MONTGOMERY, Ala. (WIAT) — Alabama schools are gearing up for the new year, with many focusing on  student mental health.  Last year, 114 out of 138 school districts in Alabama had a mental health service coordinator. 

State Superintendent Eric Mackey wants to see that number grow. 

During a board meeting Tuesday, Mackey said the program has been well-received, but having just one coordinator per district might not be enough for districts with thousands of students. 

“So we’ll be going back to the legislature this year, I feel certain in asking for additional increases in that,” Mackey said.

The coordinators don’t conduct therapy or provide services themselves, but connect students in need with resources.  It started as a state-funded pilot program for the 2020 school year and has grown since then.

“Some districts are as small as 400 students. Our average is 2,500 students. But our large districts like Jefferson county, Mobile, Montgomery, Huntsville, they need additional supports,” Mackey said.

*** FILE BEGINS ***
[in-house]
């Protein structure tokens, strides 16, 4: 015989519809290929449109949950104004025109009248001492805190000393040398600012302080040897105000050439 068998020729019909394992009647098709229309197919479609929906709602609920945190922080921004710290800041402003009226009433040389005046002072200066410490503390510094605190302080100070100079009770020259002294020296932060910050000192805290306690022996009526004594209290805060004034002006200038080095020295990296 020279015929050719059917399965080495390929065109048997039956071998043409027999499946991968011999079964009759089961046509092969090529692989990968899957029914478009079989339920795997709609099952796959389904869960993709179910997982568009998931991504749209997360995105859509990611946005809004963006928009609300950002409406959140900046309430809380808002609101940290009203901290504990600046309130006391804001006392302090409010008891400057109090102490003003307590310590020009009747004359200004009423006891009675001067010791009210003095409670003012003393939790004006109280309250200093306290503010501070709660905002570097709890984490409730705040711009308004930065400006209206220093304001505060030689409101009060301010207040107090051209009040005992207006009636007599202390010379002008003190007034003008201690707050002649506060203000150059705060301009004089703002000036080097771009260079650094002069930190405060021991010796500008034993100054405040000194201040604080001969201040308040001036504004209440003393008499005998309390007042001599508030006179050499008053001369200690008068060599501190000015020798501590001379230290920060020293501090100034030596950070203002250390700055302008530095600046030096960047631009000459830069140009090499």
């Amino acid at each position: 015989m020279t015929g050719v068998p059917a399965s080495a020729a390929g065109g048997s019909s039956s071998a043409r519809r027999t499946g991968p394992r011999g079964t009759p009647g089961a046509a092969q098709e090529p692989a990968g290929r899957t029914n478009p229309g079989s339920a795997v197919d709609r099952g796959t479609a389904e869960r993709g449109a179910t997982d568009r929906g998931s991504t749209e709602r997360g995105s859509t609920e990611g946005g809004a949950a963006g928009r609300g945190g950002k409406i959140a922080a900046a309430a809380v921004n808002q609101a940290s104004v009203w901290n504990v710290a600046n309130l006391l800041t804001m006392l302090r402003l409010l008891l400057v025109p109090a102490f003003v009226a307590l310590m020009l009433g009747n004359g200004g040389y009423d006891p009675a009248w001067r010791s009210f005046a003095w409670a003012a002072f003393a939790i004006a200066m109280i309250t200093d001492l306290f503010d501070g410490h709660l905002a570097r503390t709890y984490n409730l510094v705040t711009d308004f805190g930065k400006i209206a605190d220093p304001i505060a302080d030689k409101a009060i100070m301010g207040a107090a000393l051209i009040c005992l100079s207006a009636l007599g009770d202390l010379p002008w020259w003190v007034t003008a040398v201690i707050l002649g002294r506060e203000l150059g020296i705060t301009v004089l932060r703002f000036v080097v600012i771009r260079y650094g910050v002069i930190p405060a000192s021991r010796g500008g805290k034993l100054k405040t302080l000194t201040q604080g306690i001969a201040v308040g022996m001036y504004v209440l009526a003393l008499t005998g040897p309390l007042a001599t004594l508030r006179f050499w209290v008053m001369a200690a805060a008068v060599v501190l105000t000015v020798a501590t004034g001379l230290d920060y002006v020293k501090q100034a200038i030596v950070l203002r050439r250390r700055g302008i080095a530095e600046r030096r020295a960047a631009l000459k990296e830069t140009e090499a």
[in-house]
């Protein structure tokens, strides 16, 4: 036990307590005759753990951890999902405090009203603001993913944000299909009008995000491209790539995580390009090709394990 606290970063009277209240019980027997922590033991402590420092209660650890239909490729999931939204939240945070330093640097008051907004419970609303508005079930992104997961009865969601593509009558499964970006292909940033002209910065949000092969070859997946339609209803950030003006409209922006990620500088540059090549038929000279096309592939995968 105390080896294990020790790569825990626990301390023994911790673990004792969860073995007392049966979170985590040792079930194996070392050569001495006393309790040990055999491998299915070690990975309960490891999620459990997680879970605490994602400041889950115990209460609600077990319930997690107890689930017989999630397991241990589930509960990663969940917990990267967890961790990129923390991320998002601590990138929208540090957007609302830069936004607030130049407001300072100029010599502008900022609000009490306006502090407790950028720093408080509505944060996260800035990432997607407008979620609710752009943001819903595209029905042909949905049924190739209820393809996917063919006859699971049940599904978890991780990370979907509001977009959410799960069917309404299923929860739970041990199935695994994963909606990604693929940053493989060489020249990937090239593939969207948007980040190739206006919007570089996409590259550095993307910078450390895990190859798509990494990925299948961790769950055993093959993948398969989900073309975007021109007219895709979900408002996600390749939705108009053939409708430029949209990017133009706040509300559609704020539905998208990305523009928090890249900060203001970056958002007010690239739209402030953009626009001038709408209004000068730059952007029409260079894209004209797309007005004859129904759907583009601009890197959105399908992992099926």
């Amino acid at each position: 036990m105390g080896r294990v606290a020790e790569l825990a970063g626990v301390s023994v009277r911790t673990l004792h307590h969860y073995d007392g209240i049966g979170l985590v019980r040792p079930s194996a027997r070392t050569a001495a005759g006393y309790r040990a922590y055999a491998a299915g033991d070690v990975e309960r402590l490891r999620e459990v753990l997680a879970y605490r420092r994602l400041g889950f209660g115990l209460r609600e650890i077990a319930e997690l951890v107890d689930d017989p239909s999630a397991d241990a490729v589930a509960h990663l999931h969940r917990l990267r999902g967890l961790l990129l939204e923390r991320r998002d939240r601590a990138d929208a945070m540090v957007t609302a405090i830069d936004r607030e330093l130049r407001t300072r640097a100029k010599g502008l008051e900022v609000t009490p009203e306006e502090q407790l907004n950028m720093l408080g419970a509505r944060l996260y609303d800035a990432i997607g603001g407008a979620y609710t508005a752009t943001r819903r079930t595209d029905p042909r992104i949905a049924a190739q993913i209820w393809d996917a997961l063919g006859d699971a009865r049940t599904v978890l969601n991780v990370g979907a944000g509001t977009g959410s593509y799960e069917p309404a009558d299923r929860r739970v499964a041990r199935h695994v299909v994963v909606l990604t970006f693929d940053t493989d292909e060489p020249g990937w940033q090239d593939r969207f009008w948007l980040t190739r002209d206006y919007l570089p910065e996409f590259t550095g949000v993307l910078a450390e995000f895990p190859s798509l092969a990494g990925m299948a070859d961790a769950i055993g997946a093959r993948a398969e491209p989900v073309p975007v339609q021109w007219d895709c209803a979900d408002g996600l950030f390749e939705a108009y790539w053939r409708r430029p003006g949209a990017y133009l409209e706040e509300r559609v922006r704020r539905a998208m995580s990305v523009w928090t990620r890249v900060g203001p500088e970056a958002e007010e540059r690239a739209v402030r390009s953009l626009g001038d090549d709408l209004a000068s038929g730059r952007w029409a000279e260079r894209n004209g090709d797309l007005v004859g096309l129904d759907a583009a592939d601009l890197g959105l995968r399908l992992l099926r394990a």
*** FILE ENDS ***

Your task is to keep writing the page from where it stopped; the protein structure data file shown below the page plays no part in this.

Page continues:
Jefferson County’s Coordinator Jeffrey Moore says more staff would be a big help. The district has about 35,000 students across 58 schools. 

Moore says many are struggling to bounce back from the pandemic. 

“Primarily the anxiety, depression — we’ve seen kids who’ve already suffered from mental illnesses or have already been diagnosed, we see that a lot of those issues have come back,” Moore said.

The district has several social workers, case managers and behavioral specialists, but Moore says it could benefit from more mental health coordinators. 

“This is very much needed, so having additional ones is a plus because it allows programs to be set up and every kid gets services,” Moore said.

In 2021 the CDC reported that more than a third of high school students experienced poor mental health during the pandemic.